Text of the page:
knowing when to use certain declarative or procedural knowledge
What are the general characteristics of sensory memory?
Capacity: Very large, takes in more than we can handle
Duration: 1-3 seconds
Content: coded briefly as images, auditory sensations as sounds patterns, other sensations have own code.
What are the general characteristics of working memory?
Capacity: Very limited (5-9 new items or "chunks")
Duration: 5-20 sec
Content: images that resemble perceptions from sensory register; or abstractions based on meaning from long-term memory
Retrieval: immediate
What are the general characteristics of long-term memory?
Capacity: practically unlimited
Duration: permanent (limitations on retrieval)
Content: propositional networks, schema, imagery, prototypes, scripts, episodes, procedures
Retrieval: depends on representation and organization
What are some reasons that are attributed to forgetting?
-Interference: working memory has limited space
-Reconstruction Error: when we recall LTM and WM does not remember exactly
-Decay: out of practice
-Failure to retrieve due to context
-Failure to store: does NOT get to LTM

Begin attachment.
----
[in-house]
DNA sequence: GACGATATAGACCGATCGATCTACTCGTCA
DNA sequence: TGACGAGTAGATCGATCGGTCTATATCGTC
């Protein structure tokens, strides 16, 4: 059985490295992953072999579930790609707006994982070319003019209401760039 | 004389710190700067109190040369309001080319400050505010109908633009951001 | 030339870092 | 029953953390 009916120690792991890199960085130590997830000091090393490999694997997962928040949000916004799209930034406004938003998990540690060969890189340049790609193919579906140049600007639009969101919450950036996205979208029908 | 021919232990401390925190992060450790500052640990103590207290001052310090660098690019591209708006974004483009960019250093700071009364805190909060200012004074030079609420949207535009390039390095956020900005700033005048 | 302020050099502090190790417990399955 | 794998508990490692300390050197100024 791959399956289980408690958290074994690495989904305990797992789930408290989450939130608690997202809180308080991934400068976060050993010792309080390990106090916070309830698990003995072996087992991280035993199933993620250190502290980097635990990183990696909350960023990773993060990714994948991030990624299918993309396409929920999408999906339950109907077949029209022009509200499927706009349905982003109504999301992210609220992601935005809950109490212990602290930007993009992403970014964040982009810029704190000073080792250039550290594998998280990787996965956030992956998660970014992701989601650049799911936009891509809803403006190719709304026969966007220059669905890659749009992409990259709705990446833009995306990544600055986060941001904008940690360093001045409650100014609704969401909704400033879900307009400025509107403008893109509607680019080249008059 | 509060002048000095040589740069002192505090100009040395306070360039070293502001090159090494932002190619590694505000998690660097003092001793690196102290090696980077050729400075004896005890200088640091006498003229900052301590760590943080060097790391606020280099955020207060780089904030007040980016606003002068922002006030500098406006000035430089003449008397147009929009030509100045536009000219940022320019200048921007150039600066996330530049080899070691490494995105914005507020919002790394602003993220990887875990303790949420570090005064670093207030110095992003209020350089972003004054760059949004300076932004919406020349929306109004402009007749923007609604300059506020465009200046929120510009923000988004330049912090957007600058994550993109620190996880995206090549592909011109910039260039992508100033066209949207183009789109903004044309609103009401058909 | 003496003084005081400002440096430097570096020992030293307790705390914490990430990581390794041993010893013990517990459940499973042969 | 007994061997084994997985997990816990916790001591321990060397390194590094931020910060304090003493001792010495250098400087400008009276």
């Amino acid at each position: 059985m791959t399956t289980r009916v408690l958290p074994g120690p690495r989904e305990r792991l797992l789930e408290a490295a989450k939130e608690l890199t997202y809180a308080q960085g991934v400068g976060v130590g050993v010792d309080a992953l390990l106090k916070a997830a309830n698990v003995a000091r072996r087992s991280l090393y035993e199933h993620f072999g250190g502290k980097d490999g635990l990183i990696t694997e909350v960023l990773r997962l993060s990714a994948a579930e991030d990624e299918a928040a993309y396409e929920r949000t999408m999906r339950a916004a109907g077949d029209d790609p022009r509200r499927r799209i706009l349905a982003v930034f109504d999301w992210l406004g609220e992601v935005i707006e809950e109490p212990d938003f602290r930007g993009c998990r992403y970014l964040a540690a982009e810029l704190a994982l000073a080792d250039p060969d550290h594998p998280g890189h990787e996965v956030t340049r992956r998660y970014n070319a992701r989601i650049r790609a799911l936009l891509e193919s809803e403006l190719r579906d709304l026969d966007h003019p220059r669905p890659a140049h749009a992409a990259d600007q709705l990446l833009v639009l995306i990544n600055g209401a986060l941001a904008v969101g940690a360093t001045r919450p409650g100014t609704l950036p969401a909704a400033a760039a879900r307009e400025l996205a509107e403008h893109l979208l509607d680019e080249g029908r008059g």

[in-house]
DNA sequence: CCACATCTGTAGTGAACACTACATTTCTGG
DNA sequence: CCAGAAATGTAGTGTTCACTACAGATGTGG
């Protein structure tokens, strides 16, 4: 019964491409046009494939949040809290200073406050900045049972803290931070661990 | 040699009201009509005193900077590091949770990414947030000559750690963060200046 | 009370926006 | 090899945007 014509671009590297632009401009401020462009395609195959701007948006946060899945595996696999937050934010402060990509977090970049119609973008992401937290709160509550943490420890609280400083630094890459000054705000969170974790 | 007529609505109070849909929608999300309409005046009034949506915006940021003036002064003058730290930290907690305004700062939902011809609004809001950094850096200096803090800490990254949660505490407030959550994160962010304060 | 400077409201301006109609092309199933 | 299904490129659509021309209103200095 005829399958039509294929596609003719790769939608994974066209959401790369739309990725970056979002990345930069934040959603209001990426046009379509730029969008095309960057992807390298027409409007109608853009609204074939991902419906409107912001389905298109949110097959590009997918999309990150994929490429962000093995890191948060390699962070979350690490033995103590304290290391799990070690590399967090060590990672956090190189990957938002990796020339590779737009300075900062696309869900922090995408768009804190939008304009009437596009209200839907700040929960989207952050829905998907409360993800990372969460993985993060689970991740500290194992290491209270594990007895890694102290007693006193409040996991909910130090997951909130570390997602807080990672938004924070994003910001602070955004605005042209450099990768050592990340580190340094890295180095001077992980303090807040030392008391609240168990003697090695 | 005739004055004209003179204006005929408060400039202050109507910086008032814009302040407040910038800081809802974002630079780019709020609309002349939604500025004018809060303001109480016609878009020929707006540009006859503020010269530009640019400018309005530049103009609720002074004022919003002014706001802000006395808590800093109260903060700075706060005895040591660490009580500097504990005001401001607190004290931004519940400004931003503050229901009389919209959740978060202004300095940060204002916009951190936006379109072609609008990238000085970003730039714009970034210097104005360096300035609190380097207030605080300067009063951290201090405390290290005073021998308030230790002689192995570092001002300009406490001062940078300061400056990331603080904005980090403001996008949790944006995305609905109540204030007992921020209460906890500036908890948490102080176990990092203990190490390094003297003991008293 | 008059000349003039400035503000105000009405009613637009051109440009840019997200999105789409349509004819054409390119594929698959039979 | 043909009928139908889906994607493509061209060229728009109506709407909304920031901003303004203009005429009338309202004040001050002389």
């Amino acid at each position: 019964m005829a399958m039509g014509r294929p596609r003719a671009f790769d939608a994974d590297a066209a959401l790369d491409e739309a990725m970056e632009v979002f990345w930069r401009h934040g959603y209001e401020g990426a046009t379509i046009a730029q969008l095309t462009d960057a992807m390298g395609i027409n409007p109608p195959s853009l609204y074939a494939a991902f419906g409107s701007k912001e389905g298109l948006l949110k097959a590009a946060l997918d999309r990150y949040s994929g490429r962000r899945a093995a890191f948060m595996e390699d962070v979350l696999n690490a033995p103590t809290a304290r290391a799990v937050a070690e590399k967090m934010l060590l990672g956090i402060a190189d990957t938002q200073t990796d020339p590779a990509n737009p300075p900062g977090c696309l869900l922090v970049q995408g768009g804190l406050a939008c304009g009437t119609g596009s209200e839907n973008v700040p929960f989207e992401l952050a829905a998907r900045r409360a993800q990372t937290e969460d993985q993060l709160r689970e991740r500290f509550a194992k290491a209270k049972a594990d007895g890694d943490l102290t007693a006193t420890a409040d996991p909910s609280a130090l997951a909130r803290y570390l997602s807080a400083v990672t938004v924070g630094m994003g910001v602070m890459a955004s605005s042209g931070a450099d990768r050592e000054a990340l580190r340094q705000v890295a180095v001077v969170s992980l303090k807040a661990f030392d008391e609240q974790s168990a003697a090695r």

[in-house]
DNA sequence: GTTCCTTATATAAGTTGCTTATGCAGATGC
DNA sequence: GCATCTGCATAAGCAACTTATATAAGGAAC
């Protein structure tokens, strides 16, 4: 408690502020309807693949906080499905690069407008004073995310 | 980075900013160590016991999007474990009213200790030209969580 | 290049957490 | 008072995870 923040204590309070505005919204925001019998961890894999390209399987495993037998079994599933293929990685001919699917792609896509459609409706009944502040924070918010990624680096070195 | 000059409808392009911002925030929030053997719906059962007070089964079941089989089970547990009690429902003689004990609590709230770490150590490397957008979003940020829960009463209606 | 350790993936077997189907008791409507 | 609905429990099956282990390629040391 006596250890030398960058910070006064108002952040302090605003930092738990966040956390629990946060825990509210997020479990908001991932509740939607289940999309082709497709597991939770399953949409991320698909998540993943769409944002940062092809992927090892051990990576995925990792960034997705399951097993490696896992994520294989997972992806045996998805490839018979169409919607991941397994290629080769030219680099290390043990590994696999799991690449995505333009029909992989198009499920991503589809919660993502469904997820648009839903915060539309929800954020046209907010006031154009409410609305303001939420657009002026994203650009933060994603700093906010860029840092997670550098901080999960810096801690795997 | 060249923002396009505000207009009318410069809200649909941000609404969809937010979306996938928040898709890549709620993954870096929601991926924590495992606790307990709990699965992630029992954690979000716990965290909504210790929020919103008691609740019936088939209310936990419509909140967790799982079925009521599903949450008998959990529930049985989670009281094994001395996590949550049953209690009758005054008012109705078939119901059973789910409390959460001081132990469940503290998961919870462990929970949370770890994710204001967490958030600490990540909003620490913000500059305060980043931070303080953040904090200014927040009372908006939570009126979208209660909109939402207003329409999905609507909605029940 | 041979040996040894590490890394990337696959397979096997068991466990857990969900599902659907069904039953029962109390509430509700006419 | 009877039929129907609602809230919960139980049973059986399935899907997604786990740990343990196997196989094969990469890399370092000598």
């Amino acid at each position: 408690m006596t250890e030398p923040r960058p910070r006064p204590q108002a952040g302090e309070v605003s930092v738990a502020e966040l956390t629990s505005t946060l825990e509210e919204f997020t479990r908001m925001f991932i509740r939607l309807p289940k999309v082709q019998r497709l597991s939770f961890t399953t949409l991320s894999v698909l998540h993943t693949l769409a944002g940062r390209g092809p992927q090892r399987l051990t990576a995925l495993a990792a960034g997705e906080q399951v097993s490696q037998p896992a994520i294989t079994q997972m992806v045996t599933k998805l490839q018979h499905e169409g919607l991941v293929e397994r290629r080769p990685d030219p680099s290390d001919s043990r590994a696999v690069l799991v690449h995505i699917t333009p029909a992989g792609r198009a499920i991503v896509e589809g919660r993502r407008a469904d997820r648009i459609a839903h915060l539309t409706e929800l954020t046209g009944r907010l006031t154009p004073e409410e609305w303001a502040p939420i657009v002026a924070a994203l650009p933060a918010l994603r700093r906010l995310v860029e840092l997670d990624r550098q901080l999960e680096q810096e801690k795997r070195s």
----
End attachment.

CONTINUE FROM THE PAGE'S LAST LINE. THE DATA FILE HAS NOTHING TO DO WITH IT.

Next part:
What is "metacognition" and what are some of the functions attributed to it?
-Controls all other parts of the memory
-executive control processes
-knowledge regulation
-thinking and learning regulation 1. Planning 2. Monitoring 3. Evaluation
What is the difference between teaching declarative and procedural knowledge?
D: triangle on tip 1. construct meaning 2. organize 3. store
P: pyramid 1. construct model 2. shape 3. internalize
What are the biblical implications of cognitive theory? (positive)
active learners
what we know effects what we learn
the importance of attention
What are the biblical implications of cognitive theory? (negative)
Knowing and doing
sin effects perception
attention as will not just sensation
Define "constructivism" and what are the basic assumptions about learning made by constructivists?
-View that emphasizes the active role of the learner in building understanding and make sense of information.
-learning is an active process, people learn to learn as they learn, constucting meaning is mental, learning is a social activity, learning is contextual, we build on what we know, learning takes time, motivation is a key component in learning
What are the three types of constructivism?
External (exogenous)
Internal (endogenous)
Both external and internal (dialectical)
What is external constructivism?
absolute truth does exist and humans have the capacity
What is internal constructivism?
what is true is what you make up in mind
What are the common themes seen in most constructivist classrooms?
-complex, challenging learning environments and authentic tasks
-social and shared responsibility in learning
-multiple representations of content
-understanding that knowledge is constructed
-student-centered instruction